As Bong Joon-ho’s Parasite made Oscars history as the first foreign-language film to win the Best Picture award, some may start asking, what about Taiwan? With South Korea opening a new door for Asian cinema on the Western stage, will Taiwanese films ever have a chance to enjoy the same top honor?
Actually, that is getting way ahead of ourselves. Taiwanese need to first ask if they are even proud of their own film industry. The vast majority of moviegoers prefer Western, South Korean and Japanese productions, as evidenced by the scant showtimes allotted to Taiwanese films at local theaters and the empty seats during the screenings. It is quite common to speak to a Taiwanese who has not seen a single Taiwanese film all year.
Taiwan’s arthouse films have enjoyed success on the festival circuit for years, including at the Cannes Film Festival. While the creative merits of those films are indisputable, they are not very accessible to mass audiences. What Taiwan needs is a solid cinematic “superstar” on the level of pop diva Chang Hui-mei (張惠妹), better known as A-mei, that the nation can get behind.
While Taiwanese have been justly proud of director Ang Lee (李安), whose 2000 film Crouching Tiger, Hidden Dragon swept the 2001 award ceremonies, including an Oscar for Best Foreign Film, one of four Oscars it won, his works in recent years have been more Hollywood, less Taiwanese. He had to leave Taiwan to find success.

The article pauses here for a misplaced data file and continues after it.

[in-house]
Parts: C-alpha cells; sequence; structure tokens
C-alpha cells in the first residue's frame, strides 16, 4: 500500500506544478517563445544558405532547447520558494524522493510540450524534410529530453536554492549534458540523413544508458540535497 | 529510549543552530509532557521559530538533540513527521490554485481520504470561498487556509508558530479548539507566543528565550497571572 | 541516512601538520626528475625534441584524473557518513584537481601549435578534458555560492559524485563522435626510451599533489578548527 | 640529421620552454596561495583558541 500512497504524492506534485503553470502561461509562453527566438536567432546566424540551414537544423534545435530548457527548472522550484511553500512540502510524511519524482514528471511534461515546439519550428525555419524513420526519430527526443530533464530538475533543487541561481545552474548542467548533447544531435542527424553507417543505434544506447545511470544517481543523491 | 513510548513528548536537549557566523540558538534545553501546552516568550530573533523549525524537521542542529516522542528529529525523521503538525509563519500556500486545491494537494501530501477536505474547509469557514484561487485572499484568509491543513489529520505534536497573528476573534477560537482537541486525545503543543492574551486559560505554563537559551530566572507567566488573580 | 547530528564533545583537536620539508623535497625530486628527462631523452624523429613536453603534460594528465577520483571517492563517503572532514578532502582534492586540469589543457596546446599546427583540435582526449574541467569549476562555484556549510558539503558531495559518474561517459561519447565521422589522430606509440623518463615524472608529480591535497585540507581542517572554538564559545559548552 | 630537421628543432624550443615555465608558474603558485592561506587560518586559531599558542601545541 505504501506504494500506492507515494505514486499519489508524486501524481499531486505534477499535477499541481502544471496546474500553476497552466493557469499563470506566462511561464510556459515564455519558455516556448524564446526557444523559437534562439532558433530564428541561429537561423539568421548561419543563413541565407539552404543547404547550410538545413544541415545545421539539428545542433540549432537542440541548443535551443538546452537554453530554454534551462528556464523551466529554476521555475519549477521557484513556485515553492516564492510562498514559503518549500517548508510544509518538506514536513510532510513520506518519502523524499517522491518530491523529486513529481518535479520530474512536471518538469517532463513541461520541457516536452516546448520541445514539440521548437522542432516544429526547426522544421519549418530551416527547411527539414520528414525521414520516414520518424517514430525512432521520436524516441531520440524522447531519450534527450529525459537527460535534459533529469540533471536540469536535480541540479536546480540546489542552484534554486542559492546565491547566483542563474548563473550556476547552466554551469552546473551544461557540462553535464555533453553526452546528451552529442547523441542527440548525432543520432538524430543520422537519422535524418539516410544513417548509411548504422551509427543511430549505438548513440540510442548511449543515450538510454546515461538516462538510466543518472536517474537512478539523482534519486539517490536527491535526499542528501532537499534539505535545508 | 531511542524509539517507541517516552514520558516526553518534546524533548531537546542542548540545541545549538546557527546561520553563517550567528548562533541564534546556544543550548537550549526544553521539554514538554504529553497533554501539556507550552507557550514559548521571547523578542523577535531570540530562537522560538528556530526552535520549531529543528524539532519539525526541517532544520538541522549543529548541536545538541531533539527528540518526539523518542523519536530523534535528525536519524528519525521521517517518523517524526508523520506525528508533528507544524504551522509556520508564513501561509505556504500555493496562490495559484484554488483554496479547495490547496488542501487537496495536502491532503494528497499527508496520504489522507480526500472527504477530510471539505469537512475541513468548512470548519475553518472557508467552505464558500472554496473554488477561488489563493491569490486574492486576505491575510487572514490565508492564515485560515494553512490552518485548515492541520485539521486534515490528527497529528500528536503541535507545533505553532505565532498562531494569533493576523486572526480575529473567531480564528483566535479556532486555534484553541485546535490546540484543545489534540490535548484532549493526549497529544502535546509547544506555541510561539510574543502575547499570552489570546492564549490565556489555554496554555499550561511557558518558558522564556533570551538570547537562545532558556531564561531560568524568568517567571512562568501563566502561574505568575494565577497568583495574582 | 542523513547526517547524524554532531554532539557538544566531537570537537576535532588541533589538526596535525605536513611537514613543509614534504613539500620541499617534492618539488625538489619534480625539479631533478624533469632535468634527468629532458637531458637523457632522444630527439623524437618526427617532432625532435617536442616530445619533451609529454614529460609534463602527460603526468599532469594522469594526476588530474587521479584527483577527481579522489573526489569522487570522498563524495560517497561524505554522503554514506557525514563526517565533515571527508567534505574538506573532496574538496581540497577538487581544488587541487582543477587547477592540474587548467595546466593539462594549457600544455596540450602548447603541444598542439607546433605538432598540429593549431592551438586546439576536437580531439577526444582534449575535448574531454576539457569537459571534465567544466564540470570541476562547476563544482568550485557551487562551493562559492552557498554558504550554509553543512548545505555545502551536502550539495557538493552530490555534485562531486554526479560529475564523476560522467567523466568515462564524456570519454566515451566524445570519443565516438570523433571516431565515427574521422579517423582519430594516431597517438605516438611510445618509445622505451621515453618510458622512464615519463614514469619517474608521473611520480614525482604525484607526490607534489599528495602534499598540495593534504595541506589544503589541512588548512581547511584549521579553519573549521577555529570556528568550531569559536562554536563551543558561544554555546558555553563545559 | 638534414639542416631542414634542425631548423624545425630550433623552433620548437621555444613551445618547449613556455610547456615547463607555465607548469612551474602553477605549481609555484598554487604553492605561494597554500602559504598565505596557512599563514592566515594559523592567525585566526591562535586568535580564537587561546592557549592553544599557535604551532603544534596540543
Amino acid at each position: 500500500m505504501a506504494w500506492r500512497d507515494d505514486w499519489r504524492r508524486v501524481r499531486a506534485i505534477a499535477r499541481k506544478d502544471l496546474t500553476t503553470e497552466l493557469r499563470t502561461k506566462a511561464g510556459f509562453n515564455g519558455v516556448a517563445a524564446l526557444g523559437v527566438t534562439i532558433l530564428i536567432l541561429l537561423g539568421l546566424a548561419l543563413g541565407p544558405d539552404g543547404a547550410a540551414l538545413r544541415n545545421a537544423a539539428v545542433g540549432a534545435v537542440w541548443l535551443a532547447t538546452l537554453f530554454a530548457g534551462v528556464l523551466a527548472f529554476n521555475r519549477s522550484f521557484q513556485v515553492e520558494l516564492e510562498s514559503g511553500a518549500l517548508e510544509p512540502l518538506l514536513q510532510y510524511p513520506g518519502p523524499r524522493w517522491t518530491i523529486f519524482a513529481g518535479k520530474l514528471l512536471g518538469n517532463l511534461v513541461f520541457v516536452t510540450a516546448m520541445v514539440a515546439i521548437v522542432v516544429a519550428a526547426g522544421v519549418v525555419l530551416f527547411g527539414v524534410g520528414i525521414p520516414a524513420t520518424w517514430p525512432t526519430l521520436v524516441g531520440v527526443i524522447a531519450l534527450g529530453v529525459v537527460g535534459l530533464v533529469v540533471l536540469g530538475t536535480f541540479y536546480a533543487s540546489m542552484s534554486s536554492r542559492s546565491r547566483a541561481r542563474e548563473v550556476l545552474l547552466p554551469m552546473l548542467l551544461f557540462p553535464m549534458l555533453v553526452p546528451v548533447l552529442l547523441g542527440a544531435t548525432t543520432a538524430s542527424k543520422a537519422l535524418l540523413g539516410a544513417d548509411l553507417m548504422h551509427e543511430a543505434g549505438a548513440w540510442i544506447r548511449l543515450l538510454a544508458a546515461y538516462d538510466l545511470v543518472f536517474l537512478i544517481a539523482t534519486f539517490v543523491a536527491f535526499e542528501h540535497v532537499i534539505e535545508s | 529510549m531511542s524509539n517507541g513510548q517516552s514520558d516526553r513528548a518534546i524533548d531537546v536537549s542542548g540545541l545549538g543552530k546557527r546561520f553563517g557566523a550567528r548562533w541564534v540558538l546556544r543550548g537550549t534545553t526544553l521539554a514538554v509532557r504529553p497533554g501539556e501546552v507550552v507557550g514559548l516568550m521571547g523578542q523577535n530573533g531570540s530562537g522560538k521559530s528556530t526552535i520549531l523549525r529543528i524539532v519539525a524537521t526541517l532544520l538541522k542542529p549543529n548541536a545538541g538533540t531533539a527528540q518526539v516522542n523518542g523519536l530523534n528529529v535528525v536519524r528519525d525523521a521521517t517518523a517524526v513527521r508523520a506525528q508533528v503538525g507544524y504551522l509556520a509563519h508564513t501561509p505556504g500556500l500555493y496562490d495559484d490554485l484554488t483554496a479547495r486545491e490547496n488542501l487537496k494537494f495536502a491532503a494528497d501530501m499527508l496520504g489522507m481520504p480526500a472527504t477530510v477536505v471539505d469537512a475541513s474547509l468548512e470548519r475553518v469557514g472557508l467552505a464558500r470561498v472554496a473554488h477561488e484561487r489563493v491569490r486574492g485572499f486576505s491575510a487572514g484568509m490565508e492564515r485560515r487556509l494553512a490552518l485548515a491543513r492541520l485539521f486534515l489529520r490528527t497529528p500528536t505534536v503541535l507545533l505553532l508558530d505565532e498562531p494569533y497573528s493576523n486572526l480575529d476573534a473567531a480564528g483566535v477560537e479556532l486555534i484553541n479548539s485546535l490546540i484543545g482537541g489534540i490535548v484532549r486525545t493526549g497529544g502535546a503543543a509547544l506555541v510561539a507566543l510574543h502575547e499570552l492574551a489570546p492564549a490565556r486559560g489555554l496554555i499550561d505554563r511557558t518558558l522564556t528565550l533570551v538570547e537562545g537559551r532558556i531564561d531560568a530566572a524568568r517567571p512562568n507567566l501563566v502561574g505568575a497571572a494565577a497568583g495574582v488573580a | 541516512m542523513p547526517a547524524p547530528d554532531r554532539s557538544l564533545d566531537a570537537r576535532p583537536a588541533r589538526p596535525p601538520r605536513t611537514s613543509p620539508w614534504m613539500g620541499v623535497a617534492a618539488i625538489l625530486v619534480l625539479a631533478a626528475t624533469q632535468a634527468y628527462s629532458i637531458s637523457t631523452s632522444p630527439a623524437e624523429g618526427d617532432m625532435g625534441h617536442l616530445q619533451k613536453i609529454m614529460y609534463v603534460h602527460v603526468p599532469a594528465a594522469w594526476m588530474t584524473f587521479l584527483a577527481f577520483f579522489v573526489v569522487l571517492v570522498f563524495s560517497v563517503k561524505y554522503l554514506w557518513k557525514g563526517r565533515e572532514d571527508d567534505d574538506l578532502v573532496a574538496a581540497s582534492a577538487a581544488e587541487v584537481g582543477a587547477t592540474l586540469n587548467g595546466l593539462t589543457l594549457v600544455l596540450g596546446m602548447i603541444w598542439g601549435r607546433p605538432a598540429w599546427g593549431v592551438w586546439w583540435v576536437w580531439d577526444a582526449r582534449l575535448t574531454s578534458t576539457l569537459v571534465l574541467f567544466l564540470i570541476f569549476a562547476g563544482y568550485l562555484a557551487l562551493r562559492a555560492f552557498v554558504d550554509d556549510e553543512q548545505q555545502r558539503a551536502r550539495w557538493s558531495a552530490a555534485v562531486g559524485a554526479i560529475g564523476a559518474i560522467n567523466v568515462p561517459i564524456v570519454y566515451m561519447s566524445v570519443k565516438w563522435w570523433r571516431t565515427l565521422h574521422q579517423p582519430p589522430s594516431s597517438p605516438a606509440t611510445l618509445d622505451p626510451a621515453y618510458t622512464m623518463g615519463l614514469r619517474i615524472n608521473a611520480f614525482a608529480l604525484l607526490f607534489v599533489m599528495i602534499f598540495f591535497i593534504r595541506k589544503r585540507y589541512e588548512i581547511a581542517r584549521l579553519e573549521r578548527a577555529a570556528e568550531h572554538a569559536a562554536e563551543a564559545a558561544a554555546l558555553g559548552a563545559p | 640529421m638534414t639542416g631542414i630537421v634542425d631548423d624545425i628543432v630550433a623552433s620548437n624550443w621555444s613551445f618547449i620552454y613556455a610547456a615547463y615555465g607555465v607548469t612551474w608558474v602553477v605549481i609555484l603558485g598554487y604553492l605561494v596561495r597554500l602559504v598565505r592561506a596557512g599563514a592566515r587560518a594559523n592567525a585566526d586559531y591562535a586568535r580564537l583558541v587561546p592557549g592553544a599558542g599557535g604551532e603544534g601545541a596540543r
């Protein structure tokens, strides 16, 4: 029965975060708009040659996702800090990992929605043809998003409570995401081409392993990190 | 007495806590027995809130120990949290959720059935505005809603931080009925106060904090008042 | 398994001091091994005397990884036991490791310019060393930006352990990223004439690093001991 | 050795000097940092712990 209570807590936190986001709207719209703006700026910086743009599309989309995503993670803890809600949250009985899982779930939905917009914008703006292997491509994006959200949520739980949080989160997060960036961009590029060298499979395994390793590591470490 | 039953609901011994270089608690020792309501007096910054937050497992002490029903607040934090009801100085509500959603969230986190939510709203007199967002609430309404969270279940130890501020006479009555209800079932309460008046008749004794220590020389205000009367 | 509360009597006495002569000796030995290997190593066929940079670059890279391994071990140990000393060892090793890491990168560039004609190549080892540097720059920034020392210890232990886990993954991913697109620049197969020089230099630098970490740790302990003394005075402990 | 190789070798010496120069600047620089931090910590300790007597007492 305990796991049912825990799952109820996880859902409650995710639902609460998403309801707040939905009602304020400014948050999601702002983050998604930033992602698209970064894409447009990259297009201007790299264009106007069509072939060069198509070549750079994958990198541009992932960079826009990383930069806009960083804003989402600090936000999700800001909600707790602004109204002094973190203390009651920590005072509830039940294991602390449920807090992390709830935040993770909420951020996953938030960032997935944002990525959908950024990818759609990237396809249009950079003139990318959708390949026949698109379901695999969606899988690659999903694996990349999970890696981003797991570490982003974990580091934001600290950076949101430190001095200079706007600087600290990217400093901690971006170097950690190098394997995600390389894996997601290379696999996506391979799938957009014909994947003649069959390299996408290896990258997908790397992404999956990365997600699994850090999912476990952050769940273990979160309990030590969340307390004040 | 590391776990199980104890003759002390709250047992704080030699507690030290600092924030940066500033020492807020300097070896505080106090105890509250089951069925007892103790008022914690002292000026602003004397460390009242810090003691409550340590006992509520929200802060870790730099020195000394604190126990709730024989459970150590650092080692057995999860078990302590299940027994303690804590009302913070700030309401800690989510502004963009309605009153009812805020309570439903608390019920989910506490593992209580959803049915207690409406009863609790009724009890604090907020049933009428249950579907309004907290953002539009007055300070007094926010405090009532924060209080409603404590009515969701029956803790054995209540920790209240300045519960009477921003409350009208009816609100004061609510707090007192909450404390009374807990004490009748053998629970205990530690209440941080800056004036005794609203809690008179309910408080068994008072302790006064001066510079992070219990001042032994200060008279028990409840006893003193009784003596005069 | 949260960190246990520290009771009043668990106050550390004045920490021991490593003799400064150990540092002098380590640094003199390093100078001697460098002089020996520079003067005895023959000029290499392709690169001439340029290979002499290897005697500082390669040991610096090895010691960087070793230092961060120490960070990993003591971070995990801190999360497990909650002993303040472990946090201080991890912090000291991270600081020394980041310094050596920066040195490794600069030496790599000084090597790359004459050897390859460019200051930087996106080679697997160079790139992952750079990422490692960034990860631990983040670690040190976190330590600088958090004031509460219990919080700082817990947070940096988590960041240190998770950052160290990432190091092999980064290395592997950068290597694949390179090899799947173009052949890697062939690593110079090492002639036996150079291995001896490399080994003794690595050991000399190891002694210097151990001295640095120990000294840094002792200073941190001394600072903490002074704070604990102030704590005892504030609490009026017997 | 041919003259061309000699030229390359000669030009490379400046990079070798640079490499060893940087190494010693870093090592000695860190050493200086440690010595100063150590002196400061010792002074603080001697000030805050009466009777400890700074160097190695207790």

Look at the situation in China. While its popular productions are primarily directed at domestic audiences and will probably not be winning any Oscars any time soon, its people at least adore them. Big budget Chinese productions that are virtually unknown outside the nation regularly compete with and at times surpass Hollywood productions in Chinese theaters.
This goes without saying in South Korea, as local hit Extreme Job beat out Avengers: Endgame to top last year’s box office sales. Taiwan’s highest grossing domestic film last year, Detention (返校), did not even make it to the top 10.
However, do not blame the industry. The talent seems to be there.
Taiwan has had a slower start than South Korea when it comes to entertainment, and while Koreans have been proud of their distinct culture for centuries, this notion of promoting “Taiwanese-ness” has only emerged in the past three decades or so.
Things are looking up. The quality of Taiwanese productions has improved significantly in the past few years and the government has been pouring more resources into supporting filmmakers.
The appreciation and interest in Taiwanese culture continues to surge and that is evident in all forms of entertainment, from games to comic books to television series. Perhaps it is just a matter of time before it becomes fashionable to go watch a local film.
However, here is the thing that needs balancing — making local films appeal to locals and stand out to foreigners by incorporating distinctly Taiwanese elements, while keeping the themes and the nuances, such as humor, universally appealing, so the films do not seem overly provincial.
There are so many local films that are still chock full of tired and crass Taiwan-specific gags (a good start would be to stop putting gangsters in every mainstream movie unless it relates to the story) that even locals are sick of them.
There is a reason people still prefer Hollywood, and Taiwanese cinema needs to find the right mix of both sides to be successful at home. Then we can talk about the Oscars.
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